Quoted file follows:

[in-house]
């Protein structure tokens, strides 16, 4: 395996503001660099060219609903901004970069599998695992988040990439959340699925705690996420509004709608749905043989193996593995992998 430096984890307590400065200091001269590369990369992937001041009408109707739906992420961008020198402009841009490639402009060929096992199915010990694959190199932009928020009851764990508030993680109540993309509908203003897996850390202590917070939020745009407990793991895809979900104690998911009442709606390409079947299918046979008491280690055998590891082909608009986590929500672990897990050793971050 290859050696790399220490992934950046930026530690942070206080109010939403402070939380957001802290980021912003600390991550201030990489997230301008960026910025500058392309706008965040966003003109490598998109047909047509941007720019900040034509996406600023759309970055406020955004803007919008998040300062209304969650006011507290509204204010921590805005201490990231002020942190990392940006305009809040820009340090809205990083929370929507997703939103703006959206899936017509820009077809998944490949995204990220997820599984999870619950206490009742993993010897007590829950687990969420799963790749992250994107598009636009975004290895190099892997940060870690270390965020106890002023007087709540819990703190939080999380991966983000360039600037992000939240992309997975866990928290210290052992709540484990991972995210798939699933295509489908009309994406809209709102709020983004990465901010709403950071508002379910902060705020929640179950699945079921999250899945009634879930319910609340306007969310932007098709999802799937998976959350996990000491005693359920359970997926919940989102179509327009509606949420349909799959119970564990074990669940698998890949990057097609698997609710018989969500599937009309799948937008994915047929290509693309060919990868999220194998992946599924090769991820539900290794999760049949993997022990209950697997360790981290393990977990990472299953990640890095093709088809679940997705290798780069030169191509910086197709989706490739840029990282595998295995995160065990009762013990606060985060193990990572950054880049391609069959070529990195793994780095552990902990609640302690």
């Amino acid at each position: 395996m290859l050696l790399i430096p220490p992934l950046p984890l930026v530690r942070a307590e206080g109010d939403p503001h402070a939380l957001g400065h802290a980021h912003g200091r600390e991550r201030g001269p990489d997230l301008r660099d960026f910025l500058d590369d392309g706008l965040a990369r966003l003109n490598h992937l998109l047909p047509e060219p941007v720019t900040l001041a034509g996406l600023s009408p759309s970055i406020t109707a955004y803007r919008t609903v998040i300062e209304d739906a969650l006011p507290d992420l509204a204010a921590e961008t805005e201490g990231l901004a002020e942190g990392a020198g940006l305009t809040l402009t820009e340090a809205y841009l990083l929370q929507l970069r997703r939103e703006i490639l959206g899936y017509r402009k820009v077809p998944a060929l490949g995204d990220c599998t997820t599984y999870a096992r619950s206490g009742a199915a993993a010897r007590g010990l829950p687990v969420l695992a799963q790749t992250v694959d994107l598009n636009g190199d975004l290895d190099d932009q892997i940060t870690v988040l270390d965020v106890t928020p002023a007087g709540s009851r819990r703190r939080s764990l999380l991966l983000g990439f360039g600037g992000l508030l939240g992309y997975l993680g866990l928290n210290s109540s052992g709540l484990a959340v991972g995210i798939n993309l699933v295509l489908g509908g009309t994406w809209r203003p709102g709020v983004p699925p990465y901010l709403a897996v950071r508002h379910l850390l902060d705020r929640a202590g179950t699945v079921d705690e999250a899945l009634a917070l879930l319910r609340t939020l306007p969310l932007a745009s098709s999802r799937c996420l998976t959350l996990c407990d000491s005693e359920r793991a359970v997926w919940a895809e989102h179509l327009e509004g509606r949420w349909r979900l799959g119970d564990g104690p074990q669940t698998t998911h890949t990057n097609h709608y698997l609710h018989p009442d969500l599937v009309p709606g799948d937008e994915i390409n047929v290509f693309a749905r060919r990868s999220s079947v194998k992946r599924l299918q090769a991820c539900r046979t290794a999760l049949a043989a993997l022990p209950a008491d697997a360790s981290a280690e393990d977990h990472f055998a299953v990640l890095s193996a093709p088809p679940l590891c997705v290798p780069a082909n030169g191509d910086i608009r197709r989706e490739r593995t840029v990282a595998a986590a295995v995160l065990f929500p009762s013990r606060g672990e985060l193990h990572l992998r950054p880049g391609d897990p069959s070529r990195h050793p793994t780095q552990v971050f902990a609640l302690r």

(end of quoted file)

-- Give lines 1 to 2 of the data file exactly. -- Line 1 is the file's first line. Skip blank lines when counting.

[in-house]
């Protein structure tokens, strides 16, 4: 395996503001660099060219609903901004970069599998695992988040990439959340699925705690996420509004709608749905043989193996593995992998 430096984890307590400065200091001269590369990369992937001041009408109707739906992420961008020198402009841009490639402009060929096992199915010990694959190199932009928020009851764990508030993680109540993309509908203003897996850390202590917070939020745009407990793991895809979900104690998911009442709606390409079947299918046979008491280690055998590891082909608009986590929500672990897990050793971050 290859050696790399220490992934950046930026530690942070206080109010939403402070939380957001802290980021912003600390991550201030990489997230301008960026910025500058392309706008965040966003003109490598998109047909047509941007720019900040034509996406600023759309970055406020955004803007919008998040300062209304969650006011507290509204204010921590805005201490990231002020942190990392940006305009809040820009340090809205990083929370929507997703939103703006959206899936017509820009077809998944490949995204990220997820599984999870619950206490009742993993010897007590829950687990969420799963790749992250994107598009636009975004290895190099892997940060870690270390965020106890002023007087709540819990703190939080999380991966983000360039600037992000939240992309997975866990928290210290052992709540484990991972995210798939699933295509489908009309994406809209709102709020983004990465901010709403950071508002379910902060705020929640179950699945079921999250899945009634879930319910609340306007969310932007098709999802799937998976959350996990000491005693359920359970997926919940989102179509327009509606949420349909799959119970564990074990669940698998890949990057097609698997609710018989969500599937009309799948937008994915047929290509693309060919990868999220194998992946599924090769991820539900290794999760049949993997022990209950697997360790981290393990977990990472299953990640890095093709088809679940997705290798780069030169191509910086197709989706490739840029990282595998295995995160065990009762013990606060985060193990990572950054880049391609069959070529990195793994780095552990902990609640302690």